As the roll out of the COVID-19 vaccinations continues, the world is beginning to plan to return to a sense of normality, which includes a return to work and travel. However, Dr Graham Fry, Tropical Medicine, Trinity College Dublin, Tropical Medical Bureau (Ireland) and Nomad Travel (UK), envisages problems in this return to normality for those who have had COVID-19. Why? The COVID-19 PCR test is too sensitive.
PCR has been used for decades and is still internationally regarded as the ‘gold standard’ for identifying various viral infections. PCR testing produces a binary result of either ‘positive’ or ‘negative’ and in this type of testing, a positive detected result is reported when any level of the genetic material is identified during the PCR process.
It is well recognised that in most cases, an individual who has contracted COVID-19 and is in good general health will not be infectious to others after about 10-14 days. However, these individuals can remain rt-PCT ‘positive’ for many weeks, which consequently affects their ability to return to work or to travel.
For the purposes of post-Covid testing, the simple binary ‘detected’ / ‘not-detected’ reporting system needs to be updated to reflect the differences in Ct rates (this is the amplification needed during analysis to identify Covid-19 genetic material. The more the analyser needs to ‘amplify’ the sample the less genetic material is present).
Binary reporting does not separate out those who are currently infected (low Ct, e.g. 18) from those who had the virus weeks or months ago (high Ct, e.g. >38), where viral fragments remain and where the person has no symptoms and is not infectious.
Dr Graham Fry explains, “We now have the ability to test these individuals and to confirm whether or not they have sufficient circulating antibodies to support the clinically accepted view that they are not infectious”. The triad of a confirmed earlier diagnosis coupled with a clinical assessment and the presence of suitable circulating antibodies should become the new benchmarks to allow these individuals return to work or to undertake international travel without unnecessary restrictions.
According to Johns Hopkins University, 235,444 cases of COVID-19 have been recorded in Ireland, equating to approximately 5% of the country’s population. However, due to limitations in COVID-19 testing in Ireland, the actual figure is likely to be much higher.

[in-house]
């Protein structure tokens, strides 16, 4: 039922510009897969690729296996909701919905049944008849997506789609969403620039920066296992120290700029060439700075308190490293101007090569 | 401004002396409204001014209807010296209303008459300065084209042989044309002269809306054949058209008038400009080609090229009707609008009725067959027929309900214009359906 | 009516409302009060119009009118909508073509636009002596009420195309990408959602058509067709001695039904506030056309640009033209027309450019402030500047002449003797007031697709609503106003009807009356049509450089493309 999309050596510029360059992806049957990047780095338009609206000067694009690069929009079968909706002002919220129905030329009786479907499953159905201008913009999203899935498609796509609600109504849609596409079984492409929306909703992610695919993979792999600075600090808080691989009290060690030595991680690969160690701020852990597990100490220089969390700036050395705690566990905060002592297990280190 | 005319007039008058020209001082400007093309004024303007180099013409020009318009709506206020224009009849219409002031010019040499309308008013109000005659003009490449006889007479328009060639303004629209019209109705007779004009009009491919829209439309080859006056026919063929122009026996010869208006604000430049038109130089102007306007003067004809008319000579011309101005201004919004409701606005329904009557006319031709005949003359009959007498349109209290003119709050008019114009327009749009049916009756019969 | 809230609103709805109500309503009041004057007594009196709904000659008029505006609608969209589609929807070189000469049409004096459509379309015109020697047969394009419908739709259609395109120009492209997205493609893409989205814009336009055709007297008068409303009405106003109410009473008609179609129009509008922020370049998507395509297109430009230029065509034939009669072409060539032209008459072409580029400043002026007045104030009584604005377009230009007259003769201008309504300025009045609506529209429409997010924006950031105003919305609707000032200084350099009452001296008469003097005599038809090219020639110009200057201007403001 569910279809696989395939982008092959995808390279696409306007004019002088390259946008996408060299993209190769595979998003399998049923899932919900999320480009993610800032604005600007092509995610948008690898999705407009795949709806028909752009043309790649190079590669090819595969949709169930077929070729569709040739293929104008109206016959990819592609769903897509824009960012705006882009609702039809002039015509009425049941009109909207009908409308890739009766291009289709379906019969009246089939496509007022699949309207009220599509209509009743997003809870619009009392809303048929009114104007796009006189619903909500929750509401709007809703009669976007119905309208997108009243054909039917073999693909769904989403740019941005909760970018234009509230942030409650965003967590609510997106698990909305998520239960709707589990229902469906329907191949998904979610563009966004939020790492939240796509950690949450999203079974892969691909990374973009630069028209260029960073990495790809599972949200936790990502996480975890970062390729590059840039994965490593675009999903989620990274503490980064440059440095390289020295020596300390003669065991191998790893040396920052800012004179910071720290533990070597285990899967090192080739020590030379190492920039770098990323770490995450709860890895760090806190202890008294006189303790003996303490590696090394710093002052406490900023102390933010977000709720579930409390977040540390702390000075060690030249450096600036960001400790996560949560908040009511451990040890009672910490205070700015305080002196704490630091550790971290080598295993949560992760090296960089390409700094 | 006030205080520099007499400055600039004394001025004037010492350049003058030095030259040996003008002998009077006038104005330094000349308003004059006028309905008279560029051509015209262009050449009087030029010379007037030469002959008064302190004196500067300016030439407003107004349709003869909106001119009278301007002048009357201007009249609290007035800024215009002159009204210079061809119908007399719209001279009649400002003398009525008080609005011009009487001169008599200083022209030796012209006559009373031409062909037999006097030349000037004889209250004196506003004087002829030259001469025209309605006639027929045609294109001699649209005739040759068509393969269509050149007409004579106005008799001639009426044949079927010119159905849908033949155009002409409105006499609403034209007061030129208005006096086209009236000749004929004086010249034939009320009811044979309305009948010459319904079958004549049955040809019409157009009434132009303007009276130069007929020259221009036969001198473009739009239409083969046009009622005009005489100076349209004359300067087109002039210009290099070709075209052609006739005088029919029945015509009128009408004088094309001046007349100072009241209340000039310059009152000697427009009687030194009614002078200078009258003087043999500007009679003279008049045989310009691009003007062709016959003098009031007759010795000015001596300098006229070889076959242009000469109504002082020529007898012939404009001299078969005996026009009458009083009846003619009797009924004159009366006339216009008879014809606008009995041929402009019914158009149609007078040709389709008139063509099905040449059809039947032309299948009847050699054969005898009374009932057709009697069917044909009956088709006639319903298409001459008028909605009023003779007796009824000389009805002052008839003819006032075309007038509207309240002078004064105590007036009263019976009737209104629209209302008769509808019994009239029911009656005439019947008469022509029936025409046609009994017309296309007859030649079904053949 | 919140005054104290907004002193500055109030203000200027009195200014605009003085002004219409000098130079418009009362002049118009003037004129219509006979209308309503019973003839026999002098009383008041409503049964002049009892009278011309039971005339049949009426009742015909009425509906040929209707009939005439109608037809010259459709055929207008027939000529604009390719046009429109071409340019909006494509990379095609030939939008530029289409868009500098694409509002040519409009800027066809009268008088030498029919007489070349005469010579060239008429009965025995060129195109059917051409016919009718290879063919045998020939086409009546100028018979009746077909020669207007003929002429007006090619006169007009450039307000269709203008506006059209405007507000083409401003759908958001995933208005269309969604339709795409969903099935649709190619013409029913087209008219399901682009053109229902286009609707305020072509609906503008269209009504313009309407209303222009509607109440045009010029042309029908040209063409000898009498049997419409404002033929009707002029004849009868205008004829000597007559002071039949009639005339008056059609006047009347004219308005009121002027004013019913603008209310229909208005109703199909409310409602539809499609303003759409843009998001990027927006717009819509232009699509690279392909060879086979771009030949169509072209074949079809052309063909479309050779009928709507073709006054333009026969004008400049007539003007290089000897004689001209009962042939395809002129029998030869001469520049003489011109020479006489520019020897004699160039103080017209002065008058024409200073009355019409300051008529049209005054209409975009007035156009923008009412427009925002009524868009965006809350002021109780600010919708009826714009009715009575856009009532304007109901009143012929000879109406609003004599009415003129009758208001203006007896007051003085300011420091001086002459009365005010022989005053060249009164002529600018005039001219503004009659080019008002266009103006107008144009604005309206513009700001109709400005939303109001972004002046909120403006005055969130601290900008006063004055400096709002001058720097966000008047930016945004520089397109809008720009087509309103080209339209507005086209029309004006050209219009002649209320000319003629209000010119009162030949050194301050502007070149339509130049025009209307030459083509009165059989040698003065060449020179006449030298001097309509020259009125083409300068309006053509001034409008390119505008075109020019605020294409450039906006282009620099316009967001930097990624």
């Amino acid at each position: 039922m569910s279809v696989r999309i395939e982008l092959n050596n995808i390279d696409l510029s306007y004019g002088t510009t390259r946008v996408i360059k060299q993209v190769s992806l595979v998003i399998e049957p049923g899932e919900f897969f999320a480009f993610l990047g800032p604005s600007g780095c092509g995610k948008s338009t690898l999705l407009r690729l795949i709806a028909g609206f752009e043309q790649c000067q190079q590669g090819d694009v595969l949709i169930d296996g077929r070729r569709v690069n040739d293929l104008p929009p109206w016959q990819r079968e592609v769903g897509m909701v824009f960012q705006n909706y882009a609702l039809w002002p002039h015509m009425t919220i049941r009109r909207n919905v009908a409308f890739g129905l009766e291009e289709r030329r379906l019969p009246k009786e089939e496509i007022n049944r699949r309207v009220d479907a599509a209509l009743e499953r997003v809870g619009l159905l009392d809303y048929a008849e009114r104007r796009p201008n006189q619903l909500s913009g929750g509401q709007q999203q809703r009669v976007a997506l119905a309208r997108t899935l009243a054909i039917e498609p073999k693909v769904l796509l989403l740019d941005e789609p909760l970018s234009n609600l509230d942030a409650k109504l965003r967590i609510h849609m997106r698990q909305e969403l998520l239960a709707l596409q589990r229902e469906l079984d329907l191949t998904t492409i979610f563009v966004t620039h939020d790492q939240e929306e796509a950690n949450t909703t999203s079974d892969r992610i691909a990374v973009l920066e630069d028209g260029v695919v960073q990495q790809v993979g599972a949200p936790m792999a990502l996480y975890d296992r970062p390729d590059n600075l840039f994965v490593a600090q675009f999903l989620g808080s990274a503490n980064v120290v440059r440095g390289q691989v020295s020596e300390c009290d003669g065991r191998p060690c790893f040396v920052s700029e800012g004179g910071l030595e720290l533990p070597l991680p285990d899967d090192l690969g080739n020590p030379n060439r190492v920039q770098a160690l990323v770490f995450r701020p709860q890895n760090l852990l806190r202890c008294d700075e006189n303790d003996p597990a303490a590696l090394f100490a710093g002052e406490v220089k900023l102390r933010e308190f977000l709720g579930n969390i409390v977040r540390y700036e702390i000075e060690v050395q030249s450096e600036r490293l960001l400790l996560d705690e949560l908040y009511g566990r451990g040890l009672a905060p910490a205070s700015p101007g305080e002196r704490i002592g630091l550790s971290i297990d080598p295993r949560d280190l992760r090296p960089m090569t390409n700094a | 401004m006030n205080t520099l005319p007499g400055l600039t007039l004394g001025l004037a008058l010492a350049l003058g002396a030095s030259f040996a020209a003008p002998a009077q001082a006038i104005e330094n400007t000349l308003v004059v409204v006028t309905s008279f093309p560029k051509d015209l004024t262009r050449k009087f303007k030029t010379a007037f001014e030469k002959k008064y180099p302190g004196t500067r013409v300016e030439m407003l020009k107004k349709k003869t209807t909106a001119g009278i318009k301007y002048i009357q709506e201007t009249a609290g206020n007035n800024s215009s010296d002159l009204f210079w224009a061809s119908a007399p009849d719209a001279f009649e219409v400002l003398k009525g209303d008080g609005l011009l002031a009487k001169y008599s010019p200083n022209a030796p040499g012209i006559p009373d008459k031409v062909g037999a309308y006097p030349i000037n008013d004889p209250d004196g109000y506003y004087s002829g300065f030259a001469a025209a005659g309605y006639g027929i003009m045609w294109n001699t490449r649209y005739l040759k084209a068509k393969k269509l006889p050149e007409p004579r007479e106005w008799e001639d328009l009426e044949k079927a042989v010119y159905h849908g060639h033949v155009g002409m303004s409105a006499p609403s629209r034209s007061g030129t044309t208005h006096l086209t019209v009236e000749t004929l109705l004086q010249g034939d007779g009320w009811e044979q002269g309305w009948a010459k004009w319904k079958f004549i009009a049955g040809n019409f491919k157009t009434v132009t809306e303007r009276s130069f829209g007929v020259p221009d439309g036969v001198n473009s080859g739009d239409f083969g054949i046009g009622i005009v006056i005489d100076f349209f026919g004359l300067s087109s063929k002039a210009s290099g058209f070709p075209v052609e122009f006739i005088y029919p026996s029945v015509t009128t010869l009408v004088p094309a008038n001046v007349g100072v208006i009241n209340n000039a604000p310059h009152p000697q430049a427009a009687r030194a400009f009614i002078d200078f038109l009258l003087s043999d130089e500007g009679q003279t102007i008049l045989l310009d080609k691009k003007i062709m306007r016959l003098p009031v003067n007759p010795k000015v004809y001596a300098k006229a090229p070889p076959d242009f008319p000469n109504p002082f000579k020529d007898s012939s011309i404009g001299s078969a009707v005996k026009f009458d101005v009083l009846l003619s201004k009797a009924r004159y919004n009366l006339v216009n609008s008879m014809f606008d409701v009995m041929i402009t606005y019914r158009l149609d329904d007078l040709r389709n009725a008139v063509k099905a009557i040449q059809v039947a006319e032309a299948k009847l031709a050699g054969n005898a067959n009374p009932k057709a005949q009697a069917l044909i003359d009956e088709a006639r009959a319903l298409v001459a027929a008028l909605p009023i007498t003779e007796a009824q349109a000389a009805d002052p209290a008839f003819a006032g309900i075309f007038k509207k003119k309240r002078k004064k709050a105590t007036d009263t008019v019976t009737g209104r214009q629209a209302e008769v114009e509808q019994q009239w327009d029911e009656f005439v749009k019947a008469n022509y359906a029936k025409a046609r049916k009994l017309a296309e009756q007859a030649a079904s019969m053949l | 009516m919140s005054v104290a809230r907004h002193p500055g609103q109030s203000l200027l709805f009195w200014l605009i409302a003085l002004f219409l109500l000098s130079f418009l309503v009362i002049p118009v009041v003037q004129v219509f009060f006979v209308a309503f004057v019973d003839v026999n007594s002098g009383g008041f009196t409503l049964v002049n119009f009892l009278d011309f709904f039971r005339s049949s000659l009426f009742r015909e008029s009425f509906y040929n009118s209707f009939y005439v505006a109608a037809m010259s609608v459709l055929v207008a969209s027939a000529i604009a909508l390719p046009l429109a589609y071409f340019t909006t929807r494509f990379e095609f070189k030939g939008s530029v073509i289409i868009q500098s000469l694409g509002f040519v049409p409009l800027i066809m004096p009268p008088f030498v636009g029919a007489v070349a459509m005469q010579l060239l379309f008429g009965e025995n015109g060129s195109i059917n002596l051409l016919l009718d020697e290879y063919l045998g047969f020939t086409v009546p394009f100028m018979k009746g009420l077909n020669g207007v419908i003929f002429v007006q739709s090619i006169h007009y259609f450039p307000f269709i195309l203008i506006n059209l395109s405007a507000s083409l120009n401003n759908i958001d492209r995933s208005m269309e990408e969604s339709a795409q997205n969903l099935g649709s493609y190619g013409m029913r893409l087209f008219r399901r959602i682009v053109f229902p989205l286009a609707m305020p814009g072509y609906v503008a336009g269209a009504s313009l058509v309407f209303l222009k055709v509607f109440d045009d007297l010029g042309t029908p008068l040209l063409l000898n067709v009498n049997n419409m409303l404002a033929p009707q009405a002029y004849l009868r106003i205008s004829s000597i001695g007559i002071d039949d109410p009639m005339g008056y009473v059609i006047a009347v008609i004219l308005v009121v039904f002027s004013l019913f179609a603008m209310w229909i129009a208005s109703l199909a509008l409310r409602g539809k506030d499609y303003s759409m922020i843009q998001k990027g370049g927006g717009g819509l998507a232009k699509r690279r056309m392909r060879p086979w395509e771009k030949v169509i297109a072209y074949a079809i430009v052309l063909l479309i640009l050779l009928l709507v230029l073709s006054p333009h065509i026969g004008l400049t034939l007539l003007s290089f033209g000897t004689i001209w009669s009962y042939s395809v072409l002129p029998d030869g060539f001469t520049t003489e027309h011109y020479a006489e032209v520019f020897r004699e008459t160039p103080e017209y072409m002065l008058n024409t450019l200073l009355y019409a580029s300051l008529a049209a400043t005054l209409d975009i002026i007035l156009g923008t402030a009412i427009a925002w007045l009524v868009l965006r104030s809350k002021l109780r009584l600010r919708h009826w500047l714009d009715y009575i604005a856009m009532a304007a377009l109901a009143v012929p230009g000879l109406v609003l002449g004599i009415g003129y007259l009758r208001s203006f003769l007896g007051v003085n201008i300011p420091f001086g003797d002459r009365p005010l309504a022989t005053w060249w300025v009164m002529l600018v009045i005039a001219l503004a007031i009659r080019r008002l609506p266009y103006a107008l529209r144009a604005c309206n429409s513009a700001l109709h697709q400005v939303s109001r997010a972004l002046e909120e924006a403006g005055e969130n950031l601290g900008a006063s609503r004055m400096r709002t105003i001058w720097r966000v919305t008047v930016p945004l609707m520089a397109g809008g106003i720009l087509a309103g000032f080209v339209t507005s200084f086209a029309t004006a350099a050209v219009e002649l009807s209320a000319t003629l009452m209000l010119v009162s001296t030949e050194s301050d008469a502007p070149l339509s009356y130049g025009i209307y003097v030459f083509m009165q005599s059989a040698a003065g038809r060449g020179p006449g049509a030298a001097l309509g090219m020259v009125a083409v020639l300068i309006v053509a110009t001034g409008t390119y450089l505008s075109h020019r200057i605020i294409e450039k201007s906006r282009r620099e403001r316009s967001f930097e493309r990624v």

For comments / interview opportunities, please contact Niamh Waters, firstname.lastname@example.org, +353 860492394
Dr Graham Fry – Founder and Group Medical Director
The Tropical Medical Bureau was founded in 1986 by Dr Graham Fry. As the leading Tropical Medical Consultant in the country, Dr Fry plays a pivotal role in the organisation, whether consulting with patients, lecturing to medical students in Trinity College or dealing with media focussed tropical issues on radio and television. His enormous medical experience and expertise in technology have combined to ensure that the TMB occupies national pride of place in tropical medical care.
About Tropical Medical Bureau Group
The Tropical Medical Bureau Group (encompassing Nomad Travel in the UK) is the leading travel medicine clinic group in Ireland, specialists in providing the best information and medical care available for the international traveller. Collectively, the TMB Group sees approximately 60,000 patients on an annual basis, ranging from the private holiday maker to employees of commercial companies, and overseas volunteers to NGO’s and Government departments, all of whom benefit from the expertise of our highly experienced clinic staff.
Since it was founded in 1988, TMB has undergone major growth and expansion to currently encompass 30 clinics, 20 clinics in Ireland (four base clinics and 16 associate clinics). In 2016, TMB acquired Nomad Travel Clinics in the UK. Nomad Travel Clinics has 25 years’ experience in travel health, pharmacy & retail, throughout 10 clinics across the UK.
What distinguishes TMB is our vast experience and expertise, as well as our superb patient aftercare. All our patients have a detailed consultation with one of our specialised healthcare staff. This covers everything from food and water risks, mosquito avoidance, malaria and thrombosis, as well as risks associated from altitude exposure, and also Zika and COVID-19 risks, which may be associated with your trip. Following a detailed consultation, we then decide on which travel vaccines and malaria tablets are appropriate. Our specialised travel medicine software is constantly being updated with travel news, so if anything is happening in your destination that you need to be aware of, we’ll make sure you are.